Microsoft MVP: How IT Pros Can Prepare for IPv6

IT professionals need to be getting their networks ready for Internet Protocol version 6. It's an imperative even though nothing much seemed to break after the World IPv6 Launch event took place on June 6 GMT. At that moment, various ISPs, Web services companies and cable service providers turned on IPv6 for about one percent of their traffic, and they left it on.

Disaster generally wasn't seen by participating organizations, such as U.S. government agencies, which described no problems with their networks after the launch. They've been readying their networks to meet a requirement to use IPv6 for public Web sites and e-mail by Sept. 30, 2012.

IT shops everywhere eventually will face having to upgrade DNS servers and routers to accommodate IPv6, but it's a protocol that currently isn't even being used natively by one percent of devices worldwide. So, why bother to fix something that isn't broken yet with IPv6? asked IPv6 expert Edward Horley some basic questions about moving to IPv6 and why it's important for IT pros to act. Horley is a Microsoft Most Valuable Professional (MVP) and serves as principal solutions architect at Groupware Technology. He's also the cochair of the California IPv6 Task Force and helps with the North American IPv6 Task Force.

In addition to reading Horley's advice below on IPv6, those attending Microsoft's upcoming TechEd events in June can catch him live. Horley will conduct "IPv6 Bootcamp" sessions at Microsoft TechEd North America on June 12 and at Microsoft TechEd Europe on June 27. For other events at TechEd, see this article overview.

The Internet Society, which sponsored the World IPv6 Launch, also lists educational resources on IPv6 here. Why should IT pros care about IPv6?
Horley: There are several reasons. The first would be depletion of IPv4, specifically the issues that the Asia Pacific region has today with the lack of IPv4 addresses. Depletion directly affects business continuity and operations. Second, it [IPv6] is on by default in Windows and has been since Vista and Windows Server 2008. Many companies have not proactively managed IPv6 but have it deployed without understanding the impact it might have on their environments. Worse, they don't understand the default behavior of the OS when it is dual stacked or has transition technologies enabled. Third, Apple's OS X and Linux both have IPv6 enabled by default now, too. So those who don't run Microsoft products who think this problem is exclusive to Microsoft -- guess what, you are part of the club, [and need to] get IPv6 deployed properly.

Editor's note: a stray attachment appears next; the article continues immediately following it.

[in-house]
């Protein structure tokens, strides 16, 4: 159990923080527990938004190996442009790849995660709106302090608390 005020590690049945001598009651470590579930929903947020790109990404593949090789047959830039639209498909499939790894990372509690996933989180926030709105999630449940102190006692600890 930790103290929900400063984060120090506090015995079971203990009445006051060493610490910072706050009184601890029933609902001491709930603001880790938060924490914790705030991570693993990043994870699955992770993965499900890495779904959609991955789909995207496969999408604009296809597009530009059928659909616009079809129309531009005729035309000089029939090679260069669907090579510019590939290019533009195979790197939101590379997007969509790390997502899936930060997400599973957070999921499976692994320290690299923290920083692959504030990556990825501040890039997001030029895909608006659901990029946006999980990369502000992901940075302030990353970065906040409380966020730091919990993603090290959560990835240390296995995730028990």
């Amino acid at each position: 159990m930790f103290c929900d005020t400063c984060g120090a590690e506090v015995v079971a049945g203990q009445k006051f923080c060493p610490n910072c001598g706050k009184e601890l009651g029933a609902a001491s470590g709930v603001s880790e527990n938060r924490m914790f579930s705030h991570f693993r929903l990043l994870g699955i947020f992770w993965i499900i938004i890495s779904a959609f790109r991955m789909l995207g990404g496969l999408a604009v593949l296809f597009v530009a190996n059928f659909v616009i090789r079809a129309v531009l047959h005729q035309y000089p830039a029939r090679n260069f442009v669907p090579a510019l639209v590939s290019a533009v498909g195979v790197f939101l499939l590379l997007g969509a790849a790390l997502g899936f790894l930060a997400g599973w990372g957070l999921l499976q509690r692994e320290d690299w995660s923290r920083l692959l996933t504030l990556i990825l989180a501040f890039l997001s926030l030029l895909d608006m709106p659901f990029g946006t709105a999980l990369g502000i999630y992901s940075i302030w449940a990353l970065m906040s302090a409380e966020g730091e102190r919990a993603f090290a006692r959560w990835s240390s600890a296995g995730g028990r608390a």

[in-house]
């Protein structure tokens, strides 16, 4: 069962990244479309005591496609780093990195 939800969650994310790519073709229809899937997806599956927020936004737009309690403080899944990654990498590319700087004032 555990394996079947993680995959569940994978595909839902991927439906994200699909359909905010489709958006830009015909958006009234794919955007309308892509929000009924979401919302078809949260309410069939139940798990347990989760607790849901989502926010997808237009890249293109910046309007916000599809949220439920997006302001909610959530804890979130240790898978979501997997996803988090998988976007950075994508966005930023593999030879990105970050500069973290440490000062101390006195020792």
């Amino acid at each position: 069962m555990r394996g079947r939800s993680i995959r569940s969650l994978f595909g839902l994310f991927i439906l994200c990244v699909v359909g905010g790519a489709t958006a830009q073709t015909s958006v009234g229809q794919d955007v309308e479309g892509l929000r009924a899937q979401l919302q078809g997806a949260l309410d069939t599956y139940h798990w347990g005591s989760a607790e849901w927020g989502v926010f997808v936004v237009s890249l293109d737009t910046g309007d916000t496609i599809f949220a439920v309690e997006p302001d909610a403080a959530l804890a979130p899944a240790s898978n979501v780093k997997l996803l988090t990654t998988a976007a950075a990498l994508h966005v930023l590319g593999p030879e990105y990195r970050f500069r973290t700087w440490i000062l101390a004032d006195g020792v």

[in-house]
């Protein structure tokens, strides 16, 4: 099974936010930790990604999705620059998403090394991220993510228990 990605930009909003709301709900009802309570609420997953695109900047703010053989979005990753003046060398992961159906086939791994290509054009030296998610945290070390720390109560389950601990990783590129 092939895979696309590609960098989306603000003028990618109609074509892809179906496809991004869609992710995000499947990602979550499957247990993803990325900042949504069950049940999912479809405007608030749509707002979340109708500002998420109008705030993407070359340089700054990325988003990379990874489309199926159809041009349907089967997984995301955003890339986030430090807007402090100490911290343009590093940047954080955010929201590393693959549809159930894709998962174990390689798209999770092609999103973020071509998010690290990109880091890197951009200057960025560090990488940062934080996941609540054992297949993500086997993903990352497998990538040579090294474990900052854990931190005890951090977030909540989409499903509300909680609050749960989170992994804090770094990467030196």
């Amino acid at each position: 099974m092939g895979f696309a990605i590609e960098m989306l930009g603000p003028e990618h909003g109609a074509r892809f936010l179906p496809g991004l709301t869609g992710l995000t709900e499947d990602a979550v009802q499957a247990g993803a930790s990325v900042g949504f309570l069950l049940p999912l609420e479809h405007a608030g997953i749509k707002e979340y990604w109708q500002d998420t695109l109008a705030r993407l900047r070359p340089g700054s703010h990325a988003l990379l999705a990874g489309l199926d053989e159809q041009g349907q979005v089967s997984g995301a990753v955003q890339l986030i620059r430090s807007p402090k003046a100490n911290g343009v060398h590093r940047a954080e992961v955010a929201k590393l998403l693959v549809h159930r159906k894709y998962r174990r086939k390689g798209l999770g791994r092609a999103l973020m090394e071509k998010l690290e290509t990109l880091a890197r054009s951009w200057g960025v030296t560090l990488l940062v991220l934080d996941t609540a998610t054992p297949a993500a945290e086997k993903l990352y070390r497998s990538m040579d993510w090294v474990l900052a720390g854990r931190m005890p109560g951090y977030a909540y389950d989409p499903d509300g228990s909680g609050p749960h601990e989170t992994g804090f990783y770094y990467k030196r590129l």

How much time does it take for an IT shop to prepare operations for IPv6?
It depends on how extensively the company plans on deploying IPv6. If you have the correct router on your Internet edge, you can use an IPv6-in-IPv4 tunnel to get up and working in minutes (using a service like and simply dual stack a Web service, DNS or mail server after that and be operational. This wouldn't take longer than a few hours to accomplish, but, more commonly, companies are planning their IPv6 deployments around regular infrastructure upgrade plans they have in place. They may also be doing them in conjunction with software or application upgrades. More typical deployments are several months for core services but it might take years to get IPv6 to the access edge depending on the use case and the operating system involved.

Are the steps to get there clear?
There are some great resources out there that go over specific steps on deploying IPv6. Shannon McFarland's book from Cisco Press on "IPv6 for Enterprise Networks" or Silvia Hagen's book from O'Reilly Press called "Planning for IPv6" are good places to start for technical folks. For business leaders in technology, Ciprian Popoviciu's book from Cisco Press titled, "Global IPv6 Strategies: From Business Analysis to Operational Planning," would be a good read. For the true network and systems geeks who have to understand the IPv6 protocol, Joseph Davies' "Understanding IPv6, Third Edition," from Microsoft Press, is a must read.

The steps are going to be different for every company, but, in general, you need to acquire IPv6 address space, get functional firewalls, routing and transition technologies in place depending on your needs and finally turn up IPv6 on servers and workstations, then test like crazy. It really isn't much different from doing a proper IPv4 deployment -- it's just now you don't have to think about NAT!

[Editor's note: Check out more IPv6 insights from Horley at his blog.]

About the Author

Kurt Mackie is senior news producer for 1105 Media's Converge360 group.


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